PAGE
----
I’m intrigued by materials linked to the consumer purchase, the residue of disposable components, which are used to transport and protect the objects of our desire.
We live in a society of mass production whose members have an unabated devotion to consumerism, accompanied by brief contentment, security, and a sense of identity, before something newer, and better comes our way.
Within my work I explore the possibility of using the discarded object as it may have dreamt of being.
Using the tactical processes of bricolage and braconnage, I also consider the role of art, the everyday and the institution of the museum, employing humour, parody, and the absurd.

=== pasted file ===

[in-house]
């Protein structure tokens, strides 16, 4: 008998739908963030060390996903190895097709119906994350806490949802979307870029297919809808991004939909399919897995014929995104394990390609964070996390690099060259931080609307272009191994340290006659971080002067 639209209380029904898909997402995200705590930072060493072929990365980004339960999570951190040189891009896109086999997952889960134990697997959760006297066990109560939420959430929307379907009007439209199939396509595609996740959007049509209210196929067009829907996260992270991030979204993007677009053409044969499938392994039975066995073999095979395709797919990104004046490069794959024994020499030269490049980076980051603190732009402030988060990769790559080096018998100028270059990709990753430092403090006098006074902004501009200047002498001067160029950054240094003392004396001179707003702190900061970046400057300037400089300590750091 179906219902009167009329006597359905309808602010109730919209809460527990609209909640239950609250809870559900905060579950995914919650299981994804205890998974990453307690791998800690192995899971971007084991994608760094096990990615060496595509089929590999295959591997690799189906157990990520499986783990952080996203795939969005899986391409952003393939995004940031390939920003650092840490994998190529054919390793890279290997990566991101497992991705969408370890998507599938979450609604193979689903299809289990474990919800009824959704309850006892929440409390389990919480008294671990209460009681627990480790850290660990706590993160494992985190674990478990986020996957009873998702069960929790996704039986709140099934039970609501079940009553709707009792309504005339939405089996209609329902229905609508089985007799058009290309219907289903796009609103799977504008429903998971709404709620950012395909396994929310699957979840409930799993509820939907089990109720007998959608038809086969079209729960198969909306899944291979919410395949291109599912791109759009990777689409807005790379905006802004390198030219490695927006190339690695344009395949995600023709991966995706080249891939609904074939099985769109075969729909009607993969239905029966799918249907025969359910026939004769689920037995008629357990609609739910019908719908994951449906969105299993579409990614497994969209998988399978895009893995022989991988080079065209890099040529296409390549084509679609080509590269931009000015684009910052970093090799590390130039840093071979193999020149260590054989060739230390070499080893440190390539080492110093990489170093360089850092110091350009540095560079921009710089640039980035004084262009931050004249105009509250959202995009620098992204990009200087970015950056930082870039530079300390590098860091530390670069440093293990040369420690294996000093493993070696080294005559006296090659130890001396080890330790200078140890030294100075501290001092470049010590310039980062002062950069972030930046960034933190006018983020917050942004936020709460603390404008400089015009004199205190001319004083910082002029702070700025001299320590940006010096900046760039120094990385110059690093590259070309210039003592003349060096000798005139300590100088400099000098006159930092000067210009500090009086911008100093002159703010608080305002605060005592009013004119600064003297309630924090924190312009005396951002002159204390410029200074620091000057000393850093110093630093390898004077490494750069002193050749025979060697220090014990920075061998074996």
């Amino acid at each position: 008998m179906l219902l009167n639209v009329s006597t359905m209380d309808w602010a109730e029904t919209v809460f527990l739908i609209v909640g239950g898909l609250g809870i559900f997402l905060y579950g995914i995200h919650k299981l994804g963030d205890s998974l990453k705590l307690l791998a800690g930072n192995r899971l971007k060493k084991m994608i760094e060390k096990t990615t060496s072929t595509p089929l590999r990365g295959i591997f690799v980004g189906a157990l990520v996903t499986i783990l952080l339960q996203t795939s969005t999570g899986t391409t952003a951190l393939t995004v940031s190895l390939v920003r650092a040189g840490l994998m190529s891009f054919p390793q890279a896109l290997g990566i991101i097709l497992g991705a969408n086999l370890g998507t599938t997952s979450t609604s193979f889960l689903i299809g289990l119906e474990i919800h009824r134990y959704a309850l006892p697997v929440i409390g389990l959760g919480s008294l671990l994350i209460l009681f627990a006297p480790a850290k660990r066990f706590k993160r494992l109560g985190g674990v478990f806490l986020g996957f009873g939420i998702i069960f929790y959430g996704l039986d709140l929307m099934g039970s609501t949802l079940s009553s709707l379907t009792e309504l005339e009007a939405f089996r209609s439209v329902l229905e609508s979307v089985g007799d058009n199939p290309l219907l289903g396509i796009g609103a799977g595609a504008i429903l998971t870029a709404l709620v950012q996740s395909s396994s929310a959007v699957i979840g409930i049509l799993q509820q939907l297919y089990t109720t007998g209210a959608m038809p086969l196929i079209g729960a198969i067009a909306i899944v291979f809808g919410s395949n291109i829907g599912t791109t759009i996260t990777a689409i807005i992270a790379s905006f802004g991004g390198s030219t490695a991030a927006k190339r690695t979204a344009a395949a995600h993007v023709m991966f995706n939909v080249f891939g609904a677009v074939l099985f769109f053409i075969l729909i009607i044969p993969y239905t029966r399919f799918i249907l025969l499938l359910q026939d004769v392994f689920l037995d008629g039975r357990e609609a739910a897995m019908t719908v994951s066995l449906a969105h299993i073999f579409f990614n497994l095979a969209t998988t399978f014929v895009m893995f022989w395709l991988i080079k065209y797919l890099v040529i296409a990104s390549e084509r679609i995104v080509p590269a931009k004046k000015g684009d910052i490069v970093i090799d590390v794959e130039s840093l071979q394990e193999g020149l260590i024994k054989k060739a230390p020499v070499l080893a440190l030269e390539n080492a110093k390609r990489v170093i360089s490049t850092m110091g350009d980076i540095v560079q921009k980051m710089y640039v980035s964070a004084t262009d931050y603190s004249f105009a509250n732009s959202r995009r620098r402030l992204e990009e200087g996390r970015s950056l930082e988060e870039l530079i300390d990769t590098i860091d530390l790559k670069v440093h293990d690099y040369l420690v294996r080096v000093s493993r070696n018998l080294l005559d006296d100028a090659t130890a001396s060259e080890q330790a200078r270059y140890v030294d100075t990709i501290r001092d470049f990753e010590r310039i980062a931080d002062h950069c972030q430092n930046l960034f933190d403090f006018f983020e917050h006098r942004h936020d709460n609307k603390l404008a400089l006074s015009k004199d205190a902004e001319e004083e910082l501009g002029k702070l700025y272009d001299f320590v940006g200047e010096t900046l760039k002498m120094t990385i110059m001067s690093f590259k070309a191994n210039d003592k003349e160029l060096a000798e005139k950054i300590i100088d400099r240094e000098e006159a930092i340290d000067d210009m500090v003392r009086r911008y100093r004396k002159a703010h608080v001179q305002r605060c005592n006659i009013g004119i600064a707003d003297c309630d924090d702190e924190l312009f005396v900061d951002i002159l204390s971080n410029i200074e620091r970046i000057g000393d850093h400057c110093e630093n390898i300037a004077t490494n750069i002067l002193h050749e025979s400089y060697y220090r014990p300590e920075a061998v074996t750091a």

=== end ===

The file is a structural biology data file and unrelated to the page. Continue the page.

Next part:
The French word bricolage translates in English to Do-It-Yourself. within the visual arts bricolage is used to refer to the construction or creation of a work by the fitting together of parts and pieces in a contingent manner. The bricoleur uses a diverse range of everyday objects that happen to be available and may also refer to a work created by such a process. The materials of the bricoleur also play an important role in the creation of a work. Items are mostly recycled, found, or pilfered. Materials remain intact and recognizable, and not always related to the specific project, but bring with them their associated history of use. www.english.upenn.edu/~jenglish/Courses/mileaf.html. Retrieved March 15th 2010.
 Braconnage, (poaching) is a less simplistic than bricolage and is bound up in memories and successive knowledge fragments. Certeau describes Braconnage as “a kind of everyday magic, a tactical form of making do” Applin, J. (2008). Bric-a Brac; Art Journal. London: CAA Publications.
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